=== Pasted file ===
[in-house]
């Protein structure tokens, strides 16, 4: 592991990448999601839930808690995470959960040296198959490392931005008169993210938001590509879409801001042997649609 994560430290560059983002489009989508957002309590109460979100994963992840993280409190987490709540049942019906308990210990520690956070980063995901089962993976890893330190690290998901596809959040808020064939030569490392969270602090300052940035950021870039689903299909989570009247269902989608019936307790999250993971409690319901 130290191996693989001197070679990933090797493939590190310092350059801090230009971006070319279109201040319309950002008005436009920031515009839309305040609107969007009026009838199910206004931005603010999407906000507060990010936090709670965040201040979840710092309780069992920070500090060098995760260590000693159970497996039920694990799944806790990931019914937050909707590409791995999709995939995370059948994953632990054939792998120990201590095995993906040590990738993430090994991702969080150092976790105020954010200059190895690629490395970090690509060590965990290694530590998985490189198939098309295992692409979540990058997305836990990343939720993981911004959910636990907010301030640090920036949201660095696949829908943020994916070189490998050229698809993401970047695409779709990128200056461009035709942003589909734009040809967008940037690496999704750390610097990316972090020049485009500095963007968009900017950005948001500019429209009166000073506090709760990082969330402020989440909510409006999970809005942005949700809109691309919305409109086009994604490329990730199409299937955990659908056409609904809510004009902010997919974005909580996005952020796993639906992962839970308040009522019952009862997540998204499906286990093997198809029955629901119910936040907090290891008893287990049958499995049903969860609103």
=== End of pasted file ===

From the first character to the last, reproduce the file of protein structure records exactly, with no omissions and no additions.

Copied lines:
[in-house]
């Protein structure tokens, strides 16, 4: 592991990448999601839930808690995470959960040296198959490392931005008169993210938001590509879409801001042997649609 994560430290560059983002489009989508957002309590109460979100994963992840993280409190987490709540049942019906308990210990520690956070980063995901089962993976890893330190690290998901596809959040808020064939030569490392969270602090300052940035950021870039689903299909989570009247269902989608019936307790999250993971409690319901 130290191996693989001197070679990933090797493939590190310092350059801090230009971006070319279109201040319309950002008005436009920031515009839309305040609107969007009026009838199910206004931005603010999407906000507060990010936090709670965040201040979840710092309780069992920070500090060098995760260590000693159970497996039920694990799944806790990931019914937050909707590409791995999709995939995370059948994953632990054939792998120990201590095995993906040590990738993430090994991702969080150092976790105020954010200059190895690629490395970090690509060590965990290694530590998985490189198939098309295992692409979540990058997305836990990343939720993981911004959910636990907010301030640090920036949201660095696949829908943020994916070189490998050229698809993401970047695409779709990128200056461009035709942003589909734009040809967008940037690496999704750390610097990316972090020049485009500095963007968009900017950005948001500019429209009166000073506090709760990082969330402020989440909510409006999970809005942005949700809109691309919305409109086009994604490329990730199409299937955990659908056409609904809510004009902010997919974005909580996005952020796993639906992962839970308040009522019952009862997540998204499906286990093997198809029955629901119910936040907090290891008893287990049958499995049903969860609103």